In this OP I will compare the evidence for the Exodus (1) Within Egypt or Indus, (2) Route of the Exodus; (3) Names; (4) Narratives.
1] Evidence from Mitsrayim
Egypt: Pyramids were built of stone (Exodus 5:7–8) . Mud bricks were used only for poor-houses. Main construction material was stone. A conflict leading to Exodus would scarcely take place on the construction of poor-houses. Further, only 1% straw was added as binder in mud bricks. The conflict, then, would more likely take on collection of clay etc. rather than straw.
Indus: Entire cities in the Indus were made from burnt bricks. Straw as fuel constitutes one-half of the cost of production of baked bricks and conflict on collection of the same makes sense.
Egypt: Skeletons of infants of three months old and younger, usually several in one box, buried under homes in a slave town called Kahun (Exodus 1:16), corresponding to Pharaoh’s slaughter of Hebrew infants. But we don’t know the narrative behind it.
Indus: Hindu King Kamsa ordered all male children of the Yadavas to be killed. No parallel legend in Egypt.
Egypt: Masses of houses and shops in Kahun, abandoned so quickly that tools, household implements, and other possessions were left behind. The findings suggest the abandonment was total, hasty, and done on short notice (Exodus 12:30–34, 39), consistent with the Israelites’ sudden exit from Egypt in the wake of Passover.
Indus: Entire cities were abandoned around 1500 BCE.
Egypt: Court advisors used rods that look like snakes (Exodus 7:10–12). This partly corroborates the magical opposition against Moses performed by Pharaoh’s advisors.
Indus: The stick is a standard weapon even in contemporary India.
Egypt: The Ipuwer Papyrus, a work of poetry stating, in part, “Plague stalks through the land and blood is everywhere… Nay, but the river is blood… gates, columns and walls are consumed with fire… the son of the high-born man is no longer to be recognized… The stranger people from outside are come into Egypt… Nay, but corn has perished everywhere.” But the connection of this narrative with the Hebrews is not established. There is no reference to them leaving.
Indus: The Hindu texts tell of the Yadavas leaving due to natural calamities or troubles.
2] Route of the Exodus
Egypt: No parting of sea in Egypt.
Indus: The parting of the Yam Suf matches with the flow of the Indus River being blocked by eruption of a mud volcano upstream of the point of crossing.
Egypt: No location of Second Yam Suf (Numbers 33:10).
Indus: Hamun-e-Mashkel water body falls on the route.
Egypt: Sinai was under control of Egyptians.
Indus: The Indus formed a natural border between the fleeing Hebrews and pursuing Mitsrites.
Egypt: No volcano in Sinai.
Egypt: No place named Paran in Sinai.
Indus: Ancient place name ‘Paran” near Isfahan.
Egypt: No Kings Highway between Egypt and Israel.
Indus: Kings Highway matches with the Silk Route from Tehran to Baghdad.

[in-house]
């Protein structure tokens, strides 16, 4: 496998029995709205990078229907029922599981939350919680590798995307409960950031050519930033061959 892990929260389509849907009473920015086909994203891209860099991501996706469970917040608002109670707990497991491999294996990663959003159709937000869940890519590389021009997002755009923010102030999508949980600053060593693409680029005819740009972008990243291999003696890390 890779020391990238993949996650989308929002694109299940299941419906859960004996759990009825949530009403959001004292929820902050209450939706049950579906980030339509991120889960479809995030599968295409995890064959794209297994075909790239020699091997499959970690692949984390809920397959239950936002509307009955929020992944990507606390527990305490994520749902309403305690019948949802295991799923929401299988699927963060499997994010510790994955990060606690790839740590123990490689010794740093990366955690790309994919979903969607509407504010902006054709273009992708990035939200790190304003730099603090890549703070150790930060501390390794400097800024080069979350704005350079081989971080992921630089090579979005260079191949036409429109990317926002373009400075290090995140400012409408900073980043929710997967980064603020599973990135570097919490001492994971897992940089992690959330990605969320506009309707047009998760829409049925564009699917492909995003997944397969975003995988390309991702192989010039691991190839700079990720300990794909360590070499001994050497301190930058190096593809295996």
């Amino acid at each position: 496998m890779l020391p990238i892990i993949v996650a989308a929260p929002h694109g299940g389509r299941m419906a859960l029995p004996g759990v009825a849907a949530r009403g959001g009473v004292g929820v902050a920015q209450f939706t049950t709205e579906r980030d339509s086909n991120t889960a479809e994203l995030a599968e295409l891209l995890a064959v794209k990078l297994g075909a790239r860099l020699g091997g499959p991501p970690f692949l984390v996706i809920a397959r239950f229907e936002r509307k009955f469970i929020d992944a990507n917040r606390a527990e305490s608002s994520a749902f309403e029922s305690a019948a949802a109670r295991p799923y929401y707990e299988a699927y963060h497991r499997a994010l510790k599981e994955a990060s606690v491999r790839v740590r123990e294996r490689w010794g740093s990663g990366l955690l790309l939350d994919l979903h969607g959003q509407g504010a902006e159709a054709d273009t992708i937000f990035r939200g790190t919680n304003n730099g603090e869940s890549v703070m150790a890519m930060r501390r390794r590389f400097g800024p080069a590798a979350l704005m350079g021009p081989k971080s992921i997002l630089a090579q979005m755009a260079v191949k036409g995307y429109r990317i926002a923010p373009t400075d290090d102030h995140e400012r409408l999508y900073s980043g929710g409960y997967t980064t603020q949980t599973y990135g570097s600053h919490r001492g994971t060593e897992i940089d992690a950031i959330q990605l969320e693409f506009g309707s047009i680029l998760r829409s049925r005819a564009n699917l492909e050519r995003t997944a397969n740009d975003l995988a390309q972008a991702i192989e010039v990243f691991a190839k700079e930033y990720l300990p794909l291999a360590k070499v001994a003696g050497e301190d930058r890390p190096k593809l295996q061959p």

Egypt: No Mount Hor in Sinai.
Indus: Mount Hor matches with Kangavar. Local legends tell of an “Enclosure of Kanha”—which is another name of Krishna whom we identify as Moses.
Egypt: No reason why Hebrews would go to Aquaba where the third Yam Suf is supposed to be located.
Indus: Third Yam Suf matches with Shatt al-Arab.
Common points in the Biblical narrative of Moses and Hindu narrative of Krishna.
Born in duress.
Infant flown across the river.
From royal family.
Kills Mitsrite-Kamsa and leaves.
Apprentice with Jethro-Sandipani.
Leaves homeland with his kin. I quote below just one parallel:
Bible: Let every man put his sword on his side, and go in and out from entrance to entrance throughout the camp, and let every man kill his brother, kill his companion, and every man his neighbour (Exodus 32:27).
Son killed father, brother killed brother, nephew killed uncle, grandson killed grandfather, friend killed friend… When their arrows were exhausted and weapons were broken, they started pulling out reeds from the seacoast. This grass grew out of the powder of the pestle (Bhagwata Purana 11:30:13, 19-21).
The Amarna letters, ancient correspondence between Egyptian and Middle Eastern rulers, blame significant unrest on a people group labelled as Habiru or ‘Apiru (Exodus 9:1).
Indus: The name Amram, father of Moses, and his parallel Hindu Vasudeva, father of Krishna. The name Amram means “exalted people.” The name “Vasudeva” has two parts. “Vasu” means “excellent, good, beneficent” and Deva means God. Thus, Vasudeva means “excellent God” which is similar to “exalted people.”
The name of Moses’ mother Jochebed and her parallel Krishna’s mother Devaki. The name “Jochebed” is derived from Jehovah or God. “Jochebed” means “Jehovah is glory.” Devaki, on the other hand was daughter of Devaka. The name Devaka means “divine or celestial”. So, Devaki means daughter of the divine which is parallel to Jochebed meaning Jehovah is glory.
The name of Biblical Moses and is parallel Hindu Krishna. Moses’ skin was dark. At one time Moses was at Mount Sinai. God wanted to show him His powers. He asked Moses to put his hand inside his cloak. The Bible says that his hand became white. Then God again asked him to put his hand in the cloak and it regains its normal color. The skin becoming white means that the skin was “not white” before it became white; which means it was dark. Therefore, we can say that the word Moses has a connection with darkness. The name Krishna directly means black, dark or dark blue.
The name of Biblical Aaron and his parallel Hindu Balarama. Both names have the common sounds “A,” “R” and “N” or “M.”